Participant responses during interviews may have been influenced by social appeal bias [16]. Participants appeared to be truly appreciative and accepting of the linings. In spite of constant encouragement to be truthful in their responses to questions, participants may have supplied answers that they believed the researcher wanted to hear. All the participants indicated that they would recommend the linings for future use against mosquitoes and other insects to other members of their village or people from other villages. This is a clear indication of acceptance of the ITWL by the participants and an important step towards the feasibility of testing these linings further as an alternative method for vector control. What is important with all malaria interventions is that the communities or intervention users need to be educated on malaria, the various methods of controlling the disease, the purpose of ITWL and why it is potentially safer and more sustainable than IRS. This should greatly influence the compliance of users to retain ITWL for longer, making them more effective.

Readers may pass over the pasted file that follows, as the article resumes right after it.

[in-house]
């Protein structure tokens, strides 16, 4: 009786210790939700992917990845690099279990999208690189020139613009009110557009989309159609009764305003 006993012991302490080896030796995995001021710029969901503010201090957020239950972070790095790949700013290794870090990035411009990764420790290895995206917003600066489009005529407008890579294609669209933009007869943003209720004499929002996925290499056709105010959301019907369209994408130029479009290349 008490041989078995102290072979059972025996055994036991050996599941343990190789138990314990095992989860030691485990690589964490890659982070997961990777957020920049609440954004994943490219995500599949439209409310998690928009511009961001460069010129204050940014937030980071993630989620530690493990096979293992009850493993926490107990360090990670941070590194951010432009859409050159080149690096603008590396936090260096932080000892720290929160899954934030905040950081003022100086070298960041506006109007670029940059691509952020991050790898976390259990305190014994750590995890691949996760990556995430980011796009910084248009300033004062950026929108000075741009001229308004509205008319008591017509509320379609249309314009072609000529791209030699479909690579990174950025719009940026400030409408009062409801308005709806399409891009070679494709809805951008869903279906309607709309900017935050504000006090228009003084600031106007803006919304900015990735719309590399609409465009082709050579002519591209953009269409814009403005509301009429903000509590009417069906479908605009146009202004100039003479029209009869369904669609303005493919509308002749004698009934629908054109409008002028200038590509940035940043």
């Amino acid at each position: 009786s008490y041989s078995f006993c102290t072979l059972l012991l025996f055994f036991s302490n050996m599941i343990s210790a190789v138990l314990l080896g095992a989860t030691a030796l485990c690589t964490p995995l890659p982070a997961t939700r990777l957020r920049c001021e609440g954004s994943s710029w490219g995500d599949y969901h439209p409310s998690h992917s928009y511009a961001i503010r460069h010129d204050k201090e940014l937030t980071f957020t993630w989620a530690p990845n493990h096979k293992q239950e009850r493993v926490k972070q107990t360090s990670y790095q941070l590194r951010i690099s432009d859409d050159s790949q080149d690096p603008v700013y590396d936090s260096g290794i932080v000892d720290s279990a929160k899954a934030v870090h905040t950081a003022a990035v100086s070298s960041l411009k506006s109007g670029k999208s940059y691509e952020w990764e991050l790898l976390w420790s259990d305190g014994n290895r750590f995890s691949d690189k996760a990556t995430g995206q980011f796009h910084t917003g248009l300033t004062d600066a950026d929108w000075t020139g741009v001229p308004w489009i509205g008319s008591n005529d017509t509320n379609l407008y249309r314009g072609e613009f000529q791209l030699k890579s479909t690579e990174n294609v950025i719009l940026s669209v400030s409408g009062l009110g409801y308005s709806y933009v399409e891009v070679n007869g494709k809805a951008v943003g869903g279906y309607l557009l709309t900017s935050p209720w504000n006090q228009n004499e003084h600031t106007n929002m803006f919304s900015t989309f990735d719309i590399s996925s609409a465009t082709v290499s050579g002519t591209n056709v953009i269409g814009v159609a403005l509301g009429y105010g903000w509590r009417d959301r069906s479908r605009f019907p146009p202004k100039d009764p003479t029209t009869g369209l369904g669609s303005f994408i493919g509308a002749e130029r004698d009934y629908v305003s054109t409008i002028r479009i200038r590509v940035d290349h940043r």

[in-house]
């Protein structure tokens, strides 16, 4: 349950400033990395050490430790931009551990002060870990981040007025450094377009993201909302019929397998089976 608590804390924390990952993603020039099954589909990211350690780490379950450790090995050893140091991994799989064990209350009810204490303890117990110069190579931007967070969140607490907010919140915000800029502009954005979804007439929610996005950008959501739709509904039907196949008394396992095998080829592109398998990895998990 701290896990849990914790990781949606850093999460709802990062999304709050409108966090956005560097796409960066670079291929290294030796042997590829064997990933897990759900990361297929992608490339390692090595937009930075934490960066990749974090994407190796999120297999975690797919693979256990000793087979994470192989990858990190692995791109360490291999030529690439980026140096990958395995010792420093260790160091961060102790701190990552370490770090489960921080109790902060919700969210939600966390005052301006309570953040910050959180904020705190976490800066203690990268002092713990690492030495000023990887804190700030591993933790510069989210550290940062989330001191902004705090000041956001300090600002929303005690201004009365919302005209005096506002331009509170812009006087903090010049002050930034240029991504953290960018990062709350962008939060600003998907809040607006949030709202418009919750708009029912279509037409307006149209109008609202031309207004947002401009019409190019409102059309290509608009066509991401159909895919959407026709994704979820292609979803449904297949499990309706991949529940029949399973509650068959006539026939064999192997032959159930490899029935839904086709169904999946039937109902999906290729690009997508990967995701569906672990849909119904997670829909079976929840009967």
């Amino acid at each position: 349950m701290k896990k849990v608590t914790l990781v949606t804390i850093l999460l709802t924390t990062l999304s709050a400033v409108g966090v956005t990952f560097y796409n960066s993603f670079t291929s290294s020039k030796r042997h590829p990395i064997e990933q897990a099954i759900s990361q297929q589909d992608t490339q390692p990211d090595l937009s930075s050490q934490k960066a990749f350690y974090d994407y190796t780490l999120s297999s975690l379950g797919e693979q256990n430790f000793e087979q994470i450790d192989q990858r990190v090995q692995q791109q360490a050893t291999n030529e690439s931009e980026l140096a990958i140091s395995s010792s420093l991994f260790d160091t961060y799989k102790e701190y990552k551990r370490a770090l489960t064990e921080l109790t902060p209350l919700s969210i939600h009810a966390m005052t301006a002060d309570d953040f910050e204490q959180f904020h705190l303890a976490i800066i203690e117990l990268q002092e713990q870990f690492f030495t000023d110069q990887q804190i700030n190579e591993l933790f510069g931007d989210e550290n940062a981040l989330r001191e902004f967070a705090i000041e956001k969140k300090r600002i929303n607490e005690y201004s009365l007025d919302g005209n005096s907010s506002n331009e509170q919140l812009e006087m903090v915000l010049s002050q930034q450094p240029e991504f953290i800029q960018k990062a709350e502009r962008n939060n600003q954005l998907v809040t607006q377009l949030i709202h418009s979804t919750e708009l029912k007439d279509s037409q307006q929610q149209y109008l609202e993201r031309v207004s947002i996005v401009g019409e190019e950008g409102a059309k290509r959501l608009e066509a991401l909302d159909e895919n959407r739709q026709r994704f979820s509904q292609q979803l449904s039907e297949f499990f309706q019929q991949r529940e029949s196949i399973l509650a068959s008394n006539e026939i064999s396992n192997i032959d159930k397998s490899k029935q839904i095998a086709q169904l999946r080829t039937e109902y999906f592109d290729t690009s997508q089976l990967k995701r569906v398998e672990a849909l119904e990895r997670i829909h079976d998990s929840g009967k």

Study limitations and recommendations

These types of preliminary studies are important to determine user preferences towards a new product’s development and design [5]. There are a couple of issues and recommendations to consider in future studies. The ITWLs were installed in a section of the village that is not readily affected by malaria. The linings demonstrated their efficiency against mosquitoes in general along with other annoying insects, and they were well received by participants. However, in spite of this, the overall purpose of such an intervention is to effectively prevent malaria transmission and not look decorative in a user’s home. Before WHOPES evaluation is considered, further testing should be done with the functionality of the lining in mind. Experimental hut trials should occur to determine efficacy with regard to preventing mosquitoes from entering huts and having access to a blood meal. This will present a better understanding of ITWL transmission prevention capabilities. Epidemiological and entomological surveys should be done.